The Cadence of Grass
by Thomas McGuane
Knopf, 238 pp., $24.00
Here’s the protean Jim Harrison—poet, novelist, essayist, screenwriter, hunter, fisherman, farmer, food-panegyrist, and gourmand—musing about Ernest Hemingway in one of the essays in his collection Just Before Dark:
…The most intelligent among us tend to be fans of some sort but we don’t really want our writers to act like sports stars or screen heroes, don’t want the sacred line between poet and hero to be confused.
Apropos of which, consider what the actress Elizabeth Ashley had to say when she first met Jim Harrison’s good friend Tom McGuane, which happened on the set of the movie Rancho Deluxe, near Livingston, Montana, around 1975:
He was smart and funny. He could give you the back story on something in just four words. He could tell you some of the best outlaw stories ever, and in the next paragraph discuss Turgenev.
That’s just my style.
He was a writer.
I’ve always had a weakness for writers.
He was a psychedelic cowboy.
That’s right up my alley.
He was a gonzo raver.
I like them the best.
The hearty love affair which soon ensued between the lovely actress and the gonzo raver was, in Ms. Ashley’s words, “the love affair I had been wanting even before I knew what a love affair was.”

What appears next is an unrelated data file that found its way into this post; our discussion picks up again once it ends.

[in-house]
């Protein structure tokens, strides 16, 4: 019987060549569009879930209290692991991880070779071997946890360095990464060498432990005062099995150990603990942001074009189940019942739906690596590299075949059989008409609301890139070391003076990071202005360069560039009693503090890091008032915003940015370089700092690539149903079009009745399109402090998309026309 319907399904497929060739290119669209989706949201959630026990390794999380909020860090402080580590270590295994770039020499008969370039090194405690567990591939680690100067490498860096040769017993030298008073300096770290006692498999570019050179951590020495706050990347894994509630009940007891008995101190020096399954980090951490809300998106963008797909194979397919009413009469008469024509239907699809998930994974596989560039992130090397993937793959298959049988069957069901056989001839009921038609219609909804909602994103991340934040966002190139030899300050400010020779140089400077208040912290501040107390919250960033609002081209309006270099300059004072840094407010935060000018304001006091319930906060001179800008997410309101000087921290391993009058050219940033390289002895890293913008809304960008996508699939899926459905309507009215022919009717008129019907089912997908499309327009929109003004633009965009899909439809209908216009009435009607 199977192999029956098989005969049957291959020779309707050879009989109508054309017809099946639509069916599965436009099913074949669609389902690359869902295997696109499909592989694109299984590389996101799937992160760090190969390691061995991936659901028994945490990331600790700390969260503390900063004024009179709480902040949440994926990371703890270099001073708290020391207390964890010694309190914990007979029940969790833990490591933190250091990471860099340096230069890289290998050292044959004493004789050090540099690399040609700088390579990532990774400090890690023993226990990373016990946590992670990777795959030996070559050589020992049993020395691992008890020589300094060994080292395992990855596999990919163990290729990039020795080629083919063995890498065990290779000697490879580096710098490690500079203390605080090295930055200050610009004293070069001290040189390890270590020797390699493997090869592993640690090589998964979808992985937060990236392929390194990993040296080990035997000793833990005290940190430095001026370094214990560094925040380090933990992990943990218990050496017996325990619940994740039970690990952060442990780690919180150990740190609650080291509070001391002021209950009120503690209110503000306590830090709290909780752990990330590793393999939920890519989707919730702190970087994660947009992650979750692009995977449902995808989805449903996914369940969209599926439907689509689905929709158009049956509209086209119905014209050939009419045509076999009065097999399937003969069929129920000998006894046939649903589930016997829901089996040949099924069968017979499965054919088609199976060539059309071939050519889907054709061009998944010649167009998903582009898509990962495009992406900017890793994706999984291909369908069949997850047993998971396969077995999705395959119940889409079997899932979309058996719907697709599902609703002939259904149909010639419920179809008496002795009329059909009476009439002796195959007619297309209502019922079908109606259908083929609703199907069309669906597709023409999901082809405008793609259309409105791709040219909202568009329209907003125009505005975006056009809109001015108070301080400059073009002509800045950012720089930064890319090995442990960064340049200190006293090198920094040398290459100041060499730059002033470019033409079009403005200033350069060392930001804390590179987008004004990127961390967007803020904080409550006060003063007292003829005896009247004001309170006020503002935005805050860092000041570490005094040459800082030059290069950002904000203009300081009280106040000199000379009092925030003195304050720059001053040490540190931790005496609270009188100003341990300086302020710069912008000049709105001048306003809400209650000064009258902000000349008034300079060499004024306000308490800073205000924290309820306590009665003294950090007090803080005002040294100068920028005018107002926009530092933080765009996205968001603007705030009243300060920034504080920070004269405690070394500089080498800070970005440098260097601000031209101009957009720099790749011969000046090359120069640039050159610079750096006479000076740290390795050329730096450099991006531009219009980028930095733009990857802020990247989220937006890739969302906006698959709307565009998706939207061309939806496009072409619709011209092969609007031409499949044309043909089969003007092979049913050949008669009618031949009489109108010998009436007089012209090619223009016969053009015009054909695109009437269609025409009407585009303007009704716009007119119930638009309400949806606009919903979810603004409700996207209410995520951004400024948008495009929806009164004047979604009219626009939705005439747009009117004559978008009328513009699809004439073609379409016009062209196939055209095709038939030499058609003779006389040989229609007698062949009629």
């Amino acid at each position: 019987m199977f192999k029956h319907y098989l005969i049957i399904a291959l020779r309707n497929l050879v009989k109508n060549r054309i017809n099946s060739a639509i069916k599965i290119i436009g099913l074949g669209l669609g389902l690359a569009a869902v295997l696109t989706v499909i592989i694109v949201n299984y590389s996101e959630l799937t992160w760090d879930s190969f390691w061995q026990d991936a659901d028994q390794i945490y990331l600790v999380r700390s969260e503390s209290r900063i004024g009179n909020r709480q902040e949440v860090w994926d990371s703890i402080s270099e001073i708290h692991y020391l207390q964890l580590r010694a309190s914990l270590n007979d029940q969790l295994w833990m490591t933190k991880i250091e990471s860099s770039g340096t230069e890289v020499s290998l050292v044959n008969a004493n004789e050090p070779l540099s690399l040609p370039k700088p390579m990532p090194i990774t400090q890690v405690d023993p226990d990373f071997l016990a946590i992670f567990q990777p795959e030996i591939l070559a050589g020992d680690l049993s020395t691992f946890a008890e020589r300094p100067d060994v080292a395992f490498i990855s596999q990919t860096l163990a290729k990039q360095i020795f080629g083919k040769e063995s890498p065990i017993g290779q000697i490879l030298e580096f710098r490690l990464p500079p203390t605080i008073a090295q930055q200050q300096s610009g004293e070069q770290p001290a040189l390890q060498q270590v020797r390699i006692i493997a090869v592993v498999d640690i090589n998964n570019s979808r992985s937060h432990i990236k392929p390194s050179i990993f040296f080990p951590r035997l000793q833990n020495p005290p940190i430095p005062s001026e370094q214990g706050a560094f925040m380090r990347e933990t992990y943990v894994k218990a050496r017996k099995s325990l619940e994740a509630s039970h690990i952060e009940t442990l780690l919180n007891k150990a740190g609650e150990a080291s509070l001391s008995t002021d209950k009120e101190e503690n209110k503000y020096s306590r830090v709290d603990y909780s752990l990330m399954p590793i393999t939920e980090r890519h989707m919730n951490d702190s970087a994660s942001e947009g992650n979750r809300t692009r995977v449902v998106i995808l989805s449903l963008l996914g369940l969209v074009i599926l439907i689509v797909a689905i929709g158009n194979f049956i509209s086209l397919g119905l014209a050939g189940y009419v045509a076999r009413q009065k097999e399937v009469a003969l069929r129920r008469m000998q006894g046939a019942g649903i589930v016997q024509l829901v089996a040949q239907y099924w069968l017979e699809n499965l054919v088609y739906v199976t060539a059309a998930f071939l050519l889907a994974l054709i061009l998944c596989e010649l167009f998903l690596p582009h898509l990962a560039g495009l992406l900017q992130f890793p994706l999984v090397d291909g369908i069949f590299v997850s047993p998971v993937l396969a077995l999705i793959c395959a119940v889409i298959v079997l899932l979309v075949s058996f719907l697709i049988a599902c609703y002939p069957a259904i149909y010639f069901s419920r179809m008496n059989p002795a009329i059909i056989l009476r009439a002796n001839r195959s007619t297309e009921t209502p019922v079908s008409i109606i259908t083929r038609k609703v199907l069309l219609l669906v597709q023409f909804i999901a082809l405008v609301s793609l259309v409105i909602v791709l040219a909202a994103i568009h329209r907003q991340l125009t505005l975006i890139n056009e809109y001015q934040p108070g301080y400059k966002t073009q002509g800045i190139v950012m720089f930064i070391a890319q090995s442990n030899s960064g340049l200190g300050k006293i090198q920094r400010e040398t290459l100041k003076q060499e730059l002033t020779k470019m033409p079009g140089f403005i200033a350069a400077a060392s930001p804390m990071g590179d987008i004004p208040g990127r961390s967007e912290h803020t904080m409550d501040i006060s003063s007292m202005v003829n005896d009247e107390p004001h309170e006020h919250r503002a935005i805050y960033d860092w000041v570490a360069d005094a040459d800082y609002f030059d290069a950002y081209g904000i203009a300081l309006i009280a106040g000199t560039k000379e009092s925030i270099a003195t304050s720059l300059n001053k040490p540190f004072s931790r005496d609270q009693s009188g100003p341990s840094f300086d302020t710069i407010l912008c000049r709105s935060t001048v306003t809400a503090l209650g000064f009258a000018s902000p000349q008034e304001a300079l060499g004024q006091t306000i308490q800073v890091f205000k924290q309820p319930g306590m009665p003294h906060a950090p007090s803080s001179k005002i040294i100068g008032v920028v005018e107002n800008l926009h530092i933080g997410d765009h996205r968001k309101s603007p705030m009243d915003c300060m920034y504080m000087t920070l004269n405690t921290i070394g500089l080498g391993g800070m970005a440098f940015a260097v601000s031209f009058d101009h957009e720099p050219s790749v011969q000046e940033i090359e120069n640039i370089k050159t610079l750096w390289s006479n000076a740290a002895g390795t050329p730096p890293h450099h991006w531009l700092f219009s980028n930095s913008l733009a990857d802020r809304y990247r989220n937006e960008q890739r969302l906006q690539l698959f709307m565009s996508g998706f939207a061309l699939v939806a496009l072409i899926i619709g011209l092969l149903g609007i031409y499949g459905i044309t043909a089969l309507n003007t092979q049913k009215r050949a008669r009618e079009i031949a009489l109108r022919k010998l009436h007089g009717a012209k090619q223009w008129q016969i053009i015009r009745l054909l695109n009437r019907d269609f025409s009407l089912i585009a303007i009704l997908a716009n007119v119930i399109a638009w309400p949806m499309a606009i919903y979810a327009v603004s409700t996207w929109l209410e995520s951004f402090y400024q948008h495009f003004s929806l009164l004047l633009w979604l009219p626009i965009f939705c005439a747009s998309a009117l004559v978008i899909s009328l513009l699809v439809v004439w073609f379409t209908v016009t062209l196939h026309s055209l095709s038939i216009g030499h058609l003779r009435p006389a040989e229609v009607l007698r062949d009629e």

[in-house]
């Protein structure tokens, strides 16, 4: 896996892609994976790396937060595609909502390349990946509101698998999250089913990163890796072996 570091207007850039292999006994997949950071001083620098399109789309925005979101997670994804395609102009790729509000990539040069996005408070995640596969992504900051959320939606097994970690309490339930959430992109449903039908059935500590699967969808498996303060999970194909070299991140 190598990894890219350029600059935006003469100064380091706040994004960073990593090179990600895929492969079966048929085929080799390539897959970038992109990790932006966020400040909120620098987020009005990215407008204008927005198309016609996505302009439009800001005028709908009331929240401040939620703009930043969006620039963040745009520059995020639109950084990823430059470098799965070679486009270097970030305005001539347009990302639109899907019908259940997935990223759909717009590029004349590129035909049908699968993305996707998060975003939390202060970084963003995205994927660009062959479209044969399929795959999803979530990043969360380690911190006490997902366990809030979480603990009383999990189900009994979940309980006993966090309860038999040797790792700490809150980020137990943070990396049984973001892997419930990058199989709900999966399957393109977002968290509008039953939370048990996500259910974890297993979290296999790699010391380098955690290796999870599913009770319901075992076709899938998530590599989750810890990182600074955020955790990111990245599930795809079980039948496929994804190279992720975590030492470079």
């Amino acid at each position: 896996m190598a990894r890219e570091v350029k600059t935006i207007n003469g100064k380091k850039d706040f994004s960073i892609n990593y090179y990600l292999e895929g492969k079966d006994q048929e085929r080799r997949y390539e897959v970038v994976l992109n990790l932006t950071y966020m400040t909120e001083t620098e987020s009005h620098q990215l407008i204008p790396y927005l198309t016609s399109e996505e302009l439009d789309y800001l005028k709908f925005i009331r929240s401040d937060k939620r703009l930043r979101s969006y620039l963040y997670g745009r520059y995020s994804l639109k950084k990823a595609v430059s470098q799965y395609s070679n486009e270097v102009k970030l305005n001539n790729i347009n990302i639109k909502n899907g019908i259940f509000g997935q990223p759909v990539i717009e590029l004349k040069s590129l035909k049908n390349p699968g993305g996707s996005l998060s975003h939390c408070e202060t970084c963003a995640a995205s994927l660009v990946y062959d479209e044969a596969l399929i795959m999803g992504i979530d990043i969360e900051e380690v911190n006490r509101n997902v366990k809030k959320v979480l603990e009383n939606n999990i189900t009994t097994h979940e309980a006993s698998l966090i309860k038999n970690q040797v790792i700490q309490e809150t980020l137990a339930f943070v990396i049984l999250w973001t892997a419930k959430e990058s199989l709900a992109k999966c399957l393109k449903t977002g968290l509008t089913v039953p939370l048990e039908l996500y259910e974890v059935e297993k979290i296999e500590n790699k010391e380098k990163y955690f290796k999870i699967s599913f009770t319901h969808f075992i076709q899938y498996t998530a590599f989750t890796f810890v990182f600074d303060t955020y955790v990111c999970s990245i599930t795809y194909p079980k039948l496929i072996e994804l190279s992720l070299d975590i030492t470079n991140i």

In the mid-Seventies, in Montana and elsewhere, Tom McGuane was so full of beans that he may not have noticed that he was dancing over the line that his friend and fishing buddy Jim Harrison would later define. Overnight, it seemed, Hollywood called and Mc-Guane answered, writing three movies that were produced in little more than a year: the appealing Rancho Deluxe (1975); the less appealing Ninety-Two in the Shade, same year (this one, his Key West story, he also directed); and The Missouri Breaks (1976). For a year or two Hollywood was rife with Tom stories, as they were called, but the films set no box offices on fire and McGuane went, in the blink of an eye, from being a quick study to being an expensive luxury, even though the last film I can remember seeing his name on, Tom Horn (1980), was the best of the lot—at least it was free of the silliness that diminishes both Rancho Deluxe and The Missouri Breaks. It was as if McGuane had ridden the up-escalator of Hollywood fame, swung his leg over, as he might when mounting a horse, and gone right back down on the down-escalator.
Fortunately, he still had Montana. In western and central Montana throughout the Seventies and Eighties the flames of talent danced high, not all of them fed by Tom McGuane. A good many interesting writers were strung out in irregular formation along the Missoula–Bozeman–Livingston axis. At the University of Montana in Missoula, the poet Richard Hugo still held sway, assisted by a covey of writers that included, at various times, the novelists James Crumley, Max Crawford, William Hjorstberg, James Welch …